Courtesy of GM Media
More than raw power, the LT4 delivers exceptional capability in a more efficient package, making it one of the most compact 650-horsepower automotive engines in the world.
“The LT4 Small Block delivers the ultimate horsepower and torque for the most capable Corvette ever,” said Jordan Lee, chief engineer and program manager, GM Small Block Engines. “Its tremendous low-end torque, enabled by a more efficient supercharger, maximizes responsiveness for a driving experience that is on par with the world’s most exotic supercars – with impeccable manners that make it suitable for daily driving.”
To achieve its world-class balance of performance and efficiency, the LT4 leverages the technologies introduced on the 2014 Corvette Stingray’s LT1 Gen 5 Small Block, including direct injection, Active Fuel Management (cylinder deactivation) and continuously variable valve timing, while advancing the supercharging technologies established with the previous-generation Corvette ZR1’s LS9 engine. That includes a new, more compact and higher output supercharger/intercooler assembly that helps maintain a low hood profile, while also meeting the pedestrian protection requirements in the global markets where the Z06 will take on the world’s supercar comers. It’s also 20 pounds lighter than the LS9’s supercharger.
“The LT4 is only one inch taller than the naturally aspirated LT1 engine,” said Lee. “Along with a lower profile under the hood, the new, very compact supercharger helps the engine make power more quickly – and perhaps more importantly, it helps produce more torque earlier in the rpm band.”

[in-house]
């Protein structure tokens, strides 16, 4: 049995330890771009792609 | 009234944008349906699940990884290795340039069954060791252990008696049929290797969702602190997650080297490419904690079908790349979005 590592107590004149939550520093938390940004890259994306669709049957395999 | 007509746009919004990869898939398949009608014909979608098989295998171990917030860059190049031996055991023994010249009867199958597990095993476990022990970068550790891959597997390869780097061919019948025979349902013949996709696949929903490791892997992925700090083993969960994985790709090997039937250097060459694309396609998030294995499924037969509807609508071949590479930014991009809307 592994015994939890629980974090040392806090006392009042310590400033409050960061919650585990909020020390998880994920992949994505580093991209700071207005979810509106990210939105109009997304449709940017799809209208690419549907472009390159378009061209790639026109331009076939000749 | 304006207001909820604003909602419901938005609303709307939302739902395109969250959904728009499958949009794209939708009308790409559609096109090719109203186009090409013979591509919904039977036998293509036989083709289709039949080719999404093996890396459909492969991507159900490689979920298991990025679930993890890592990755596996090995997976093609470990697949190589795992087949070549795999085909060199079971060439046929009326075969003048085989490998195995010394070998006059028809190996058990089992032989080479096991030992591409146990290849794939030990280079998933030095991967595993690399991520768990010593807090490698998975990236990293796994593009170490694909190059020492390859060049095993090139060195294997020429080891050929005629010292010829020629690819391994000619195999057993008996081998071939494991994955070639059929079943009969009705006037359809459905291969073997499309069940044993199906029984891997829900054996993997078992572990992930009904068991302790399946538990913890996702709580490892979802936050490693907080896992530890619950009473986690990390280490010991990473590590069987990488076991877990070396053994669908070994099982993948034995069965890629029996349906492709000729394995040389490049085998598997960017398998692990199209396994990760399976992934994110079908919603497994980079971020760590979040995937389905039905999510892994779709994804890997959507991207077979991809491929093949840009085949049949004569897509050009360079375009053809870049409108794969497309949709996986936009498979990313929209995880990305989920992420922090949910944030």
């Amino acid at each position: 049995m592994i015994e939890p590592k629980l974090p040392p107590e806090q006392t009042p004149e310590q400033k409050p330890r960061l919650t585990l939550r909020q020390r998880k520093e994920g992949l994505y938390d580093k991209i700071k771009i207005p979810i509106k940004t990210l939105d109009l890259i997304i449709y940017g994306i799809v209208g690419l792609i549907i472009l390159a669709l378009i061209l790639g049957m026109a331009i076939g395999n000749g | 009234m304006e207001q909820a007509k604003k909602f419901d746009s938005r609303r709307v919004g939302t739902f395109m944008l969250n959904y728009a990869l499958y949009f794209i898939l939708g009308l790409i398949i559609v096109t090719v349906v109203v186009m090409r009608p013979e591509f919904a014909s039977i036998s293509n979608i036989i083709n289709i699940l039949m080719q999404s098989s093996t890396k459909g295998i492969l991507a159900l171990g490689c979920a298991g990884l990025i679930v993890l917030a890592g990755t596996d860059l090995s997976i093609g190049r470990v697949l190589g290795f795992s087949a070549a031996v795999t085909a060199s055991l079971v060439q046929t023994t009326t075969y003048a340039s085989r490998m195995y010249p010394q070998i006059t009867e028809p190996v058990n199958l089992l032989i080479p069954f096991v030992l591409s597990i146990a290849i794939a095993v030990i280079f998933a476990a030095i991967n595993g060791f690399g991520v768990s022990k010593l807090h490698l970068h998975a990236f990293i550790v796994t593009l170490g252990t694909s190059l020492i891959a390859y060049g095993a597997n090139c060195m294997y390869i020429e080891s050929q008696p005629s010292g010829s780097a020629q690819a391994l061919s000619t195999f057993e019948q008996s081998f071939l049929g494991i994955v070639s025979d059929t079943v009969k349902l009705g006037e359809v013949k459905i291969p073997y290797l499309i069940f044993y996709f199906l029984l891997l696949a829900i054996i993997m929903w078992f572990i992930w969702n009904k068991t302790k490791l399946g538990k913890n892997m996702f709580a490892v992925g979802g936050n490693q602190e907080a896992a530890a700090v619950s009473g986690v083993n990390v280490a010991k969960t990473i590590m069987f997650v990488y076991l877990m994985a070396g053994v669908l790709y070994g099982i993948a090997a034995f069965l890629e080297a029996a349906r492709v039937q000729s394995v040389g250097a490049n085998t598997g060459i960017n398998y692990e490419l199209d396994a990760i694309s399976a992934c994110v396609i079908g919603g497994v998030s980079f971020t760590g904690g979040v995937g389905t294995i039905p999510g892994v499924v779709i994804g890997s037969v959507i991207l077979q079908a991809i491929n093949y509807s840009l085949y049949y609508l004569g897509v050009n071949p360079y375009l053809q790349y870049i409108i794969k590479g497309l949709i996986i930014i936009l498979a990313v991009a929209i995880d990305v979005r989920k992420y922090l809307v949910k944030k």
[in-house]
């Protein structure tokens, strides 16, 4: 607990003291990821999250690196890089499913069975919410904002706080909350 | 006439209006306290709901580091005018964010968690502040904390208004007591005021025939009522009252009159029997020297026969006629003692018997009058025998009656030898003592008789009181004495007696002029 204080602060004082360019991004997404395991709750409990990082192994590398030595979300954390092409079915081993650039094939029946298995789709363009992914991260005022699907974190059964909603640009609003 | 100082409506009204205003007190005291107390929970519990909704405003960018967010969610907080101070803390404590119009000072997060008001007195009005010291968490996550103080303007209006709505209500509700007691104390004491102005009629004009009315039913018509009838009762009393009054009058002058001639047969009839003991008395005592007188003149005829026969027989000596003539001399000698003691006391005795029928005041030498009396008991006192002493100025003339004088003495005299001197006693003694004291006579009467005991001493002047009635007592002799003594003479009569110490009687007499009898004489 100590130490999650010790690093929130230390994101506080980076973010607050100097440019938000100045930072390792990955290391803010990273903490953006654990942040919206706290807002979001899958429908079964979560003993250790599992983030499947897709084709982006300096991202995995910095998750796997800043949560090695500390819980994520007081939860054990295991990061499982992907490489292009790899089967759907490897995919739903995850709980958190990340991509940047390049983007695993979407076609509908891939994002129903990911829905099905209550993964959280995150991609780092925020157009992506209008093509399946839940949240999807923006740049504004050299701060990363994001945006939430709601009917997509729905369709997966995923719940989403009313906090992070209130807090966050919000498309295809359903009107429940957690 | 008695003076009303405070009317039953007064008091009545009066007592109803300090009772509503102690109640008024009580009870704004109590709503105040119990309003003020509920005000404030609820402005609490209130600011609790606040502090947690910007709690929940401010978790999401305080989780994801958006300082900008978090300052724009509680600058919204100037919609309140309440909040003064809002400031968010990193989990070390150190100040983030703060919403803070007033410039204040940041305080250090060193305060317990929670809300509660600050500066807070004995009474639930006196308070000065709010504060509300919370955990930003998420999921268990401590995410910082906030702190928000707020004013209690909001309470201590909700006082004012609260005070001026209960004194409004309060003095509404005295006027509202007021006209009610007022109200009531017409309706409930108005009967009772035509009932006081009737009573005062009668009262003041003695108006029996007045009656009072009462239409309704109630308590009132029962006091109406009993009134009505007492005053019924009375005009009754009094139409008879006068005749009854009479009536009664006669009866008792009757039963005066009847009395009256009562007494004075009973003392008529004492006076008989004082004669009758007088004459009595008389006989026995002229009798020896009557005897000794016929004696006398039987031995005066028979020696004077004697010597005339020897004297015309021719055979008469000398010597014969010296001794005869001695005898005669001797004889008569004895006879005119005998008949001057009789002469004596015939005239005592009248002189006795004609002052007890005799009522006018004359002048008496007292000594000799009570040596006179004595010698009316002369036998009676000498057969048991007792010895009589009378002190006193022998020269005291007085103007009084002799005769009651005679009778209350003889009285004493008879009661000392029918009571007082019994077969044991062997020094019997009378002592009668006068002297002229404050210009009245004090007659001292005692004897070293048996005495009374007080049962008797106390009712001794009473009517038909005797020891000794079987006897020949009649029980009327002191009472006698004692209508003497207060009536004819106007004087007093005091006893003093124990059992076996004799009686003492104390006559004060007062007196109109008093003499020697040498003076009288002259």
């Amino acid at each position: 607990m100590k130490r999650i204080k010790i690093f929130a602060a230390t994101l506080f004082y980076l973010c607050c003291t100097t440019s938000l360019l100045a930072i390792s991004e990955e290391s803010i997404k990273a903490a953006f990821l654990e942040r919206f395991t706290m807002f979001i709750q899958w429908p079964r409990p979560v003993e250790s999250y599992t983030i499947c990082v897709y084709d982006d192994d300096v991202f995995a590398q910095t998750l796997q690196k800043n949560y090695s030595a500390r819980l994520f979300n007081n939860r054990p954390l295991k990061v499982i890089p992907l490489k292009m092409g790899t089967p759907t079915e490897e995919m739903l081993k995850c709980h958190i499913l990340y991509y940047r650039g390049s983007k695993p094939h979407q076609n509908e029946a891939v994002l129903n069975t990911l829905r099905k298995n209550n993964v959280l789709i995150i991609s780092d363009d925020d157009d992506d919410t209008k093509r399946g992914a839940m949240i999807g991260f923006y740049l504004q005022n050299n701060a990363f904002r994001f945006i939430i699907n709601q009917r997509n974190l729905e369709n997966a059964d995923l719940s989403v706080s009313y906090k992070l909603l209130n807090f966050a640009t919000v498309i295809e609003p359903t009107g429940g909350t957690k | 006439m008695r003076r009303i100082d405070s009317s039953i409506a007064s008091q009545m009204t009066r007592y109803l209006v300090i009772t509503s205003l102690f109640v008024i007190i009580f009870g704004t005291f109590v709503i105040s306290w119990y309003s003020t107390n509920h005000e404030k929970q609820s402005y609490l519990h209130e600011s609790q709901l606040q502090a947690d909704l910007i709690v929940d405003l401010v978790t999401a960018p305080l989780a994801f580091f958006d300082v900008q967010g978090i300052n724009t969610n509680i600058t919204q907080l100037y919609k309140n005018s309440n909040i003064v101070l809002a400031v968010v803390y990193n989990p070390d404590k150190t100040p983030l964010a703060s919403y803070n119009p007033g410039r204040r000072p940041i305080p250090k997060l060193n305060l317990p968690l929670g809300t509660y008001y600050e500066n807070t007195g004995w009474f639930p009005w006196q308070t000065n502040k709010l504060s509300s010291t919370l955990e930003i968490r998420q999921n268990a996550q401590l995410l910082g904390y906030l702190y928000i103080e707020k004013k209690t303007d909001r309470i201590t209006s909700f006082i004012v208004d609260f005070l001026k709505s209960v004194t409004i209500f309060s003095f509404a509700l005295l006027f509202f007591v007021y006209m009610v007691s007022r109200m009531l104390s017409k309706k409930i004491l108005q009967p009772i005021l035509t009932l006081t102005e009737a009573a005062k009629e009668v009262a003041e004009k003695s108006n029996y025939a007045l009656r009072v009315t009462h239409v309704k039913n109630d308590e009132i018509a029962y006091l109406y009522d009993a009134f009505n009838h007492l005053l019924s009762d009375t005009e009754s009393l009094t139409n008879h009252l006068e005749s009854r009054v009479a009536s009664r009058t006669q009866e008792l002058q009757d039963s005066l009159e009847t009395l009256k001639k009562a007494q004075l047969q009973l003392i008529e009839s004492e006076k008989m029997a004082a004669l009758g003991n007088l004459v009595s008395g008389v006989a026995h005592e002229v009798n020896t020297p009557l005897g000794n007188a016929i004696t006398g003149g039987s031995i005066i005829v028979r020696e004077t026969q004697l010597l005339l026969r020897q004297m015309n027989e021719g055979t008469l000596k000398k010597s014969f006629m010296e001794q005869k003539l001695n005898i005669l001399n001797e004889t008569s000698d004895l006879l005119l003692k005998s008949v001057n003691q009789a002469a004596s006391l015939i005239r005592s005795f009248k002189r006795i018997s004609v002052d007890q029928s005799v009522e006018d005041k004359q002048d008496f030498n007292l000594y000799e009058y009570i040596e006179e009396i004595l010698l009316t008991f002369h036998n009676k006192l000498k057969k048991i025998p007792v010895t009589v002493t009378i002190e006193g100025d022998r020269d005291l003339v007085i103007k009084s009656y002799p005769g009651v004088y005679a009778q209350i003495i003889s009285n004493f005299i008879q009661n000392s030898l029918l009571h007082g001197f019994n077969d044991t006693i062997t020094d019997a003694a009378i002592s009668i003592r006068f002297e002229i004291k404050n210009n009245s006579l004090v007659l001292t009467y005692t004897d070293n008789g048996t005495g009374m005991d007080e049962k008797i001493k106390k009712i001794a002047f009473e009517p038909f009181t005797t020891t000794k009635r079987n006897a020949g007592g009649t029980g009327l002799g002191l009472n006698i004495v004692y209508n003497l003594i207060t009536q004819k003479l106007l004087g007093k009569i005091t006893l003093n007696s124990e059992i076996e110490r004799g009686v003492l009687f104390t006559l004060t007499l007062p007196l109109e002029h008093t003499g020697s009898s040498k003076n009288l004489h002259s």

Supercharging for low-rpm torque and high-rpm horsepower
A new R1740 TVS 1.7L supercharger spins at up to 20,150 rpm – 5,000 rpm more than the supercharger on the previous LS9 engine. Like the LS9’s supercharger, the R1740 features a pair of four-lobe rotors, each with a 160-degree helix (twist) designed to broaden the effectiveness of the positive-displacement “blower” – enabling more torque production at lower rpm and sustained boost at higher rpm for greater horsepower.
Compared to the LS9’s 2.3L supercharger, the R1740’s rotors are shorter in length and smaller in diameter, which contributes to their higher-rpm capability – and enables them to produce power-enhancing boost earlier in the rpm band. That boost is achieved more efficiently via a more direct discharge port that creates less turbulence, reducing heat and speeding airflow into the engine.
The supercharger’s charge-cooling system is also more efficient, offering 10 percent greater heat rejection through 23 percent reduced volume, compared to the LS9. Read More about the LT4 at GM Here